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Fleet News Award winner: Fleet of the Year 251-500 vehicles

Police fleets are usually at the forefront of adopting more efficient practices, according to Richard Flint, and he has been responsible for implementing many.

During his time as head of transport at North Yorkshire Police he has written a new policy on the use of vehicles to help reduce risk.

He has helped reduce fuel consumption – measured by a cut in the total amount in litres used – and as a result the carbon output has fallen by more than 200 tonnes a year.

Accident rates have been reduced with departmental managers given a role in following up incidents, as well as through introducing parking sensors and reversing cameras on fleet vehicles.

As well as responsibility for transport at North Yorkshire Police, he has recently stood down as chairman of the National Association of Police Fleet Managers (NAPFM), which, as a body, is responsible for around 48,000 vehicles.

It has been pivotal in sharing best practice among police forces in the UK, but as Flint now has more time to focus on local matters he reflects on some of the force’s achievements to date in improving efficiency and utilisation, as well as some of the challenges that lie ahead.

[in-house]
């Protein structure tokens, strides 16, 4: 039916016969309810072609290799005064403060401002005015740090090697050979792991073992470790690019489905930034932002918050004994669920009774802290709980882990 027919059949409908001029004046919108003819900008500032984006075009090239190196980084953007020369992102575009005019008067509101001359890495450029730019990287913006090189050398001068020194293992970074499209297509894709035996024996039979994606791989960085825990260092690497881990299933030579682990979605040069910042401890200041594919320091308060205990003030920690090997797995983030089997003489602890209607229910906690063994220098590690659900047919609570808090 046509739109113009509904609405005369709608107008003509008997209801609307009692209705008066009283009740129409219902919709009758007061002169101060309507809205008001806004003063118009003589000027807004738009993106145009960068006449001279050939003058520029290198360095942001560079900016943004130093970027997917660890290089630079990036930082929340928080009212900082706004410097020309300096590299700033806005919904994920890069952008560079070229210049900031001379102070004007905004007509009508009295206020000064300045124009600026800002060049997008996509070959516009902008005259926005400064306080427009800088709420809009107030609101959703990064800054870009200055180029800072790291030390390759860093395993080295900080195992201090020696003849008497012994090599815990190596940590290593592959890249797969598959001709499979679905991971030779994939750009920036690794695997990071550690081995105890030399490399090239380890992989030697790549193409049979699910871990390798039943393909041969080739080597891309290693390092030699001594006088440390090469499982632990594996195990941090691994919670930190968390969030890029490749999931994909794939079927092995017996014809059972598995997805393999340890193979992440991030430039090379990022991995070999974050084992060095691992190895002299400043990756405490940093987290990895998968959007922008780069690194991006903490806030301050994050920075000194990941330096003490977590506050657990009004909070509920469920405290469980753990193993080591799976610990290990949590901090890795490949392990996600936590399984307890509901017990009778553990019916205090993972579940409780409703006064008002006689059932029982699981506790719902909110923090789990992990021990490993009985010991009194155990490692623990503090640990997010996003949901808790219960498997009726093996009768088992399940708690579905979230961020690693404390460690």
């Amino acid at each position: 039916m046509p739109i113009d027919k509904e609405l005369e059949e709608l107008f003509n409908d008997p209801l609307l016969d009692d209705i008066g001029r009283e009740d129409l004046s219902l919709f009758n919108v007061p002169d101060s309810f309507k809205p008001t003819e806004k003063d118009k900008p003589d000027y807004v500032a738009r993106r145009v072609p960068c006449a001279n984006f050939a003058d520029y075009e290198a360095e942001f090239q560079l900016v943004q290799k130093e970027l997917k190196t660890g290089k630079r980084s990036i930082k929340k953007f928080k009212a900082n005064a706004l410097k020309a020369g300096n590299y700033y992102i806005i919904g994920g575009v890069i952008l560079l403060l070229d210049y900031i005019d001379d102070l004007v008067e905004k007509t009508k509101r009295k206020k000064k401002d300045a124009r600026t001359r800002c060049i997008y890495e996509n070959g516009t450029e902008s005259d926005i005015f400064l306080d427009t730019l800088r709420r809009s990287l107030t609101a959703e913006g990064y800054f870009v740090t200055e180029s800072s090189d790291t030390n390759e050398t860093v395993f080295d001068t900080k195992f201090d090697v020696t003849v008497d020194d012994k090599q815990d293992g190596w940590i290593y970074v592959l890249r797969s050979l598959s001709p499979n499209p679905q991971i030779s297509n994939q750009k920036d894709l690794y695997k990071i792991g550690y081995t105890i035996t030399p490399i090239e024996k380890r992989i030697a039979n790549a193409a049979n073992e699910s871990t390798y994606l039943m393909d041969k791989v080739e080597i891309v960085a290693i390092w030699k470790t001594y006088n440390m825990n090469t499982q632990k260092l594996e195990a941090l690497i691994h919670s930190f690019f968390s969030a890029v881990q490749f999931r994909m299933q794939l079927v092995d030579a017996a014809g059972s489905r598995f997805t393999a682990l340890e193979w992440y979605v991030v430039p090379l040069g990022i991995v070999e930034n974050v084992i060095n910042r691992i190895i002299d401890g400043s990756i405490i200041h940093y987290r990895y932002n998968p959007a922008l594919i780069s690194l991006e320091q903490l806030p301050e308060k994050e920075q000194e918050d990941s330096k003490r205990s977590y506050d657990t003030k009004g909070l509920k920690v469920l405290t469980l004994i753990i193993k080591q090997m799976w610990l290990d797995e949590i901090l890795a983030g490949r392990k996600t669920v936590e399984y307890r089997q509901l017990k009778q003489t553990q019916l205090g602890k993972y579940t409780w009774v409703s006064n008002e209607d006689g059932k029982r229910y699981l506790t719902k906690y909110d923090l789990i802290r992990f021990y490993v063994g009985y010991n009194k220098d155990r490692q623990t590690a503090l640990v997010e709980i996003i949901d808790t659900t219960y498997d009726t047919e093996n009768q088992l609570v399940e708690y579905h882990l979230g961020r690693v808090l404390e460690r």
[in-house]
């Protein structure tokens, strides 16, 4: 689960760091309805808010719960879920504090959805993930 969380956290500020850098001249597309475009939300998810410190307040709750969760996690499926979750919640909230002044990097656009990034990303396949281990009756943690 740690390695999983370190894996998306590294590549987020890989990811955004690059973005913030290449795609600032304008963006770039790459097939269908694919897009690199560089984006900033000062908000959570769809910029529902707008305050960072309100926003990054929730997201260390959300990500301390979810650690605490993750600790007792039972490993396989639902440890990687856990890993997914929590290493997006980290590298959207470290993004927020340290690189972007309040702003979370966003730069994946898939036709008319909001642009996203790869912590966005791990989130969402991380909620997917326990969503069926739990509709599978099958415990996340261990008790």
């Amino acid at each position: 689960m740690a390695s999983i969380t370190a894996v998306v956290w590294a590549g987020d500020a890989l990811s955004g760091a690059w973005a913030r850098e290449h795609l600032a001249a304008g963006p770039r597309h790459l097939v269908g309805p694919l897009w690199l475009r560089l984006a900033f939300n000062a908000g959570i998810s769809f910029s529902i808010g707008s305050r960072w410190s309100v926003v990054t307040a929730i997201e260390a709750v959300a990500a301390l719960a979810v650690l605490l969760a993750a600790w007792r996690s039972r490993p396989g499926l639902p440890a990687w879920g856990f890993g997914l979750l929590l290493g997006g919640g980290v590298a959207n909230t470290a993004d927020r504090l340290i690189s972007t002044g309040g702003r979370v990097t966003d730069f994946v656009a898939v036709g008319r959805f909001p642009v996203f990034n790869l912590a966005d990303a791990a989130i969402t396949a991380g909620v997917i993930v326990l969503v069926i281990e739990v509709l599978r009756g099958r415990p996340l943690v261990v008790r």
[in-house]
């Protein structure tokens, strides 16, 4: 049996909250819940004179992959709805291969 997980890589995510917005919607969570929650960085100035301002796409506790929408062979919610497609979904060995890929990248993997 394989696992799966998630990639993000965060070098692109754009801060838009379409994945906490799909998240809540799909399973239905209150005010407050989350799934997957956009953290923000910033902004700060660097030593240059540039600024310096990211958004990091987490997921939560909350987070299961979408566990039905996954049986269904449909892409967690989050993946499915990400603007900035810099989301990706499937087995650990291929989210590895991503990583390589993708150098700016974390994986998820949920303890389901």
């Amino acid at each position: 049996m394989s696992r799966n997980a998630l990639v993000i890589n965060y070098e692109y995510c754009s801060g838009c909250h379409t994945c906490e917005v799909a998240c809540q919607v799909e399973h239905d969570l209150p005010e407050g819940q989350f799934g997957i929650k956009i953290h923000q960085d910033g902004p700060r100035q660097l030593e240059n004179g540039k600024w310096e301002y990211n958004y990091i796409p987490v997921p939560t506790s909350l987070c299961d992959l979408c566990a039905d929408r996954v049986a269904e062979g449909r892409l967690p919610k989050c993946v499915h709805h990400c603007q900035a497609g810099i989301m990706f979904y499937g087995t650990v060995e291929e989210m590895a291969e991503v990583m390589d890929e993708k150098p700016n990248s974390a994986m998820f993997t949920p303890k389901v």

Fleet News: It seems strange that police fleets are relatively late in adopting wholelife costs as a basis for selecting vehicles. How difficult was it to introduce such a fundamental change?

Wholelife cost calculation is something of a late developer in the public sector, and police forces tend to be the leaders when it comes to adopting new practices.

Wholelife cost is something that has been used in the private sector quite a lot and we’ve adopted it in the police service for a few years now.

We introduced it in conjunction nationally with the NAPFM and the Home Office.

The majority of vehicles bought from the Home Office are on a wholelife cost basis and we’ve moved away from choosing purely on the basis of the lowest price.

Comparing wholelife cost should be the basis of choosing any asset, not just vehicles. It was something we had to make a case for with the force and the police authority.

It might involve investing more money which could seem difficult to justify in times of austerity but it results in a long-term saving.

It was accepted that wholelife costs was the best way to go, and we were fully supported in it.

 

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